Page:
11 Accounting Lesson 2 To summarize, a Balance Sheet shows the overall financial position of an organization at a specific point in time and is cumulative since the beginning of the business operations. It is often useful to compare Balance Sheets from previous periods in order to determine how the organization is growing and how well it is managing its financial resources. Comparative Balance Sheet Refer to the Sample Balance Sheet (Comparative) on the next page. It is often useful to conduct a trend analysis over a number of years in order to see how the Balance Sheet has changed. Trend analysis simply refers to calculating the percentage change year after year (and/or various ratios over time, discussed in detail in the FINANCE module) and noting how assets are growing and how those assets are funded. Note the change in the level of debt from one year to the next. It is important to maintain a balance between debt and equity, as too much debt may result in difficulty repaying the loans. An organization must ensure that it does not take on too much debt relative to its ability to repay. Equity, on the other hand, does not require repayments at a specific time although it must be emphasized that the amount contributed by the owner or other investors must earn a positive return or the business will not be successful in the long term. (This is explained in greater detail in the FINANCE module.) If the organization has a large amount of equity and very few liabilities, it is likely limiting its income generating potential by not making use of external sources of debt, e.g. a line of credit or a loan can be borrowed for, say, 10% and on-lent to clients at 15%. Therefore, it may be better for the organization to increase its liabilities in order to increase its incomegenerating assets (i.e. loan portfolio). It is important to note that an organization should maintain an appropriate balance between equity and liabilities. Calmeadow 11

12 Accounting Lesson 2 SAMPLE BALANCE SHEET (COMPARATIVE) ABC Credit Programme BALANCE SHEET as at December 31, 1995 Dec. 31, 1995 Dec. 31, 1994 % Change ASSETS Cash & Bank Current Accounts 5,000 2, % Interest-bearing Deposits 8,000 7, % Loans Outstanding: Current 66,000 50, % Past-Due 17,000 19,500 13% Restructured 1, % Loans Outstanding (Gross) 84,000 70, % (Loan Loss Reserve) (7,000) (5,000) + 40% Net Loans Outstanding 77,000 65, % Other Current Assets 500 1,000 50% TOTAL CURRENT ASSETS 90,500 75, % Long-term Investments 12,500 11, % Property and Equipment: Cost 4,000 4,000 0% (Accumulated Depreciation) (700) (300) + 133% Net Property and Equipment 3,300 3,700 11% TOTAL LONG-TERM ASSETS 15,800 14, % TOTAL ASSETS 106,300 90, % LIABILITIES Short-term Borrowings (commercial 18,000 12, % Client Savings 0 0 TOTAL CURRENT LIABILITIES 18,000 12, % Long-term Debt (commercial rate) 12,000 15,000 20% Long-term Debt (concessional rate) 35,000 30, % Restricted/Deferred Revenue 0 0 TOTAL LIABILITIES 65,000 57,000 14% EQUITY Loan Fund Capital 40,100 33, % Retained Net Surplus/(Deficit) prior Net Surplus/(Deficit) current year 1, % TOTAL EQUITY 41,300 33, % TOTAL LIABILITIES AND EQUITY 106,300 90, % Source: SEEP Financial Services Working Group Calmeadow 12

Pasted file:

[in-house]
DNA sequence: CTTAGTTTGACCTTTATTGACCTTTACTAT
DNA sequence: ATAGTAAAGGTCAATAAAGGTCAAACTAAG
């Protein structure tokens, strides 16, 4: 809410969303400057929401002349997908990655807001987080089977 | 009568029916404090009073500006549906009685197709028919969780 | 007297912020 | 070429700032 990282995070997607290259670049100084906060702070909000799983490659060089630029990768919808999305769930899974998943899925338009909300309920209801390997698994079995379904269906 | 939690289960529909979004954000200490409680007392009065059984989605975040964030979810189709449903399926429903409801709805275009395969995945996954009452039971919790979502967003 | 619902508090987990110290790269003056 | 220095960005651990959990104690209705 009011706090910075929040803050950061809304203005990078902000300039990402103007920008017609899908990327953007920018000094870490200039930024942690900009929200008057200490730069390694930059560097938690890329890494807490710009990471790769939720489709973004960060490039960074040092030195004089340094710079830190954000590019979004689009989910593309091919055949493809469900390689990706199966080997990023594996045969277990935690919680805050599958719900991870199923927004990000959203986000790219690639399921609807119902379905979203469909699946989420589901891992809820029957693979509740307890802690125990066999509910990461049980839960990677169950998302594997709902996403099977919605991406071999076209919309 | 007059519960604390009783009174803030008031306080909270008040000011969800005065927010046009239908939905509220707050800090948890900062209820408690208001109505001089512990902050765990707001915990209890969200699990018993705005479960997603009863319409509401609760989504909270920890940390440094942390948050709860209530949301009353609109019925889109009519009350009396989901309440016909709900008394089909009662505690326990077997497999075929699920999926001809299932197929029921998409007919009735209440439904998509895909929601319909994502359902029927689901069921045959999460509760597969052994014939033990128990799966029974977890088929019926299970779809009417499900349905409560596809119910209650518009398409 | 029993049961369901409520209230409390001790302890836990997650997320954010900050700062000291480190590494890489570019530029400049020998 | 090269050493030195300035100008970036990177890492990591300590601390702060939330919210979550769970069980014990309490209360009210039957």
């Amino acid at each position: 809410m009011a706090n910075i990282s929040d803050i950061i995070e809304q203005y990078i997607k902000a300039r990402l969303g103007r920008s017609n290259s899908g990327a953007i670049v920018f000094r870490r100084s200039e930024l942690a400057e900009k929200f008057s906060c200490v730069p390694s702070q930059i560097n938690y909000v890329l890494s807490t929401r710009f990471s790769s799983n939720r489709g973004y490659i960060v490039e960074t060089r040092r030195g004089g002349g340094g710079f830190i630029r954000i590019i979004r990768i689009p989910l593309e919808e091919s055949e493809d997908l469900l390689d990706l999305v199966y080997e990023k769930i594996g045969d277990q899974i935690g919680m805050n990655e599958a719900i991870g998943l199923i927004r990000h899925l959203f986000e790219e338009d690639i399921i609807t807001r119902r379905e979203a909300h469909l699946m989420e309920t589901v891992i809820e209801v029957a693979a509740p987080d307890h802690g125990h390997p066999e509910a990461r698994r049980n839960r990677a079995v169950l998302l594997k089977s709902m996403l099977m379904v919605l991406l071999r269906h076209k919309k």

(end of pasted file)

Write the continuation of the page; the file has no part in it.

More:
13 Accounting Lesson 2 The Balance Sheet: EXERCISES 1. What are the main elements of a Balance Sheet? 2. What is the Accounting Equation? 3. Define: Asset, Liability and Equity. 4. Put ( ) in the appropriate column: ITEMS ASSETS LIABILITIES EQUITY Cash Equipment Client Savings Net Deficit - current year Restricted/Deferred Revenue Building Loans Outstanding - current Loan Fund Capital Long-term Investments Long-term Debt (concessional) Loans Outstanding - Past Due Loan Loss Reserve* Restructured Loans * Is sometimes treated as a liability. Calmeadow 13

14 5. For the following transactions, show how these affect the Balance Sheet: i. Purchase land on credit (> one year) vi. Purchase a Treasury Bill for cash ii. Disburse loan to client vii. Client withdraws savings iii. Purchase motorcycles for staff - pay half cash; half short-term credit viii. Receive an unrestricted donation iv. Purchase office furniture on short-term credit ix. A current loan becomes past due v. Take loan from bank at commercial rate of interest (> one year) x. Receive a restricted donation for operations (3 years) ASSETS = LIABILITIES + EQUITY Cash Current Loans Outstanding Loans Past Due Investments Property & Equipment Short-term Borrowing Client Savings Long-term Debt Restricted/ Deferred Revenue Equity i. ii. iii. iv. v. vi. vii. viii. ix. x.

15 Accounting Lesson 2 6. Draw the general format of a Balance Sheet. 7. The following information is available for MicroFund Inc. as at 30th June, On the basis of this information, prepare a Balance Sheet using the format shown on the next page. PARTICULARS \$ PARTICULARS \$ Loans Outstanding - Restructured 10,000 Restricted Revenue 139,800 Client Savings 146,512 Long-term Investments 104,500 Furniture 33,490 Accumulated Depreciation 23,219 Short-term Deposit 7,366 Equipment 41,296 Long-term Debt (concessional) 150,000 Long-term Debt (commercial) 100,000 Cash 6,000 Vehicles 47,500 Loan Loss Reserve 21,000 Retained Net Surplus (prior) 6,900 Loans Outstanding - Current 350,000 Bank Current Accounts 5,000 Interest Receivable 2,500 Loans Outstanding - Past Due 70,000 Refrigerator 2,100 Short-term borrowings 7,500 Loan Fund Capital 84,621 Computer Equipment 10,000 Retained Net Surplus (current) 10,200 Calmeadow 15

16 Accounting Lesson 2 MicroFund Inc. BALANCE SHEET As at June 30, 1995 Calmeadow 16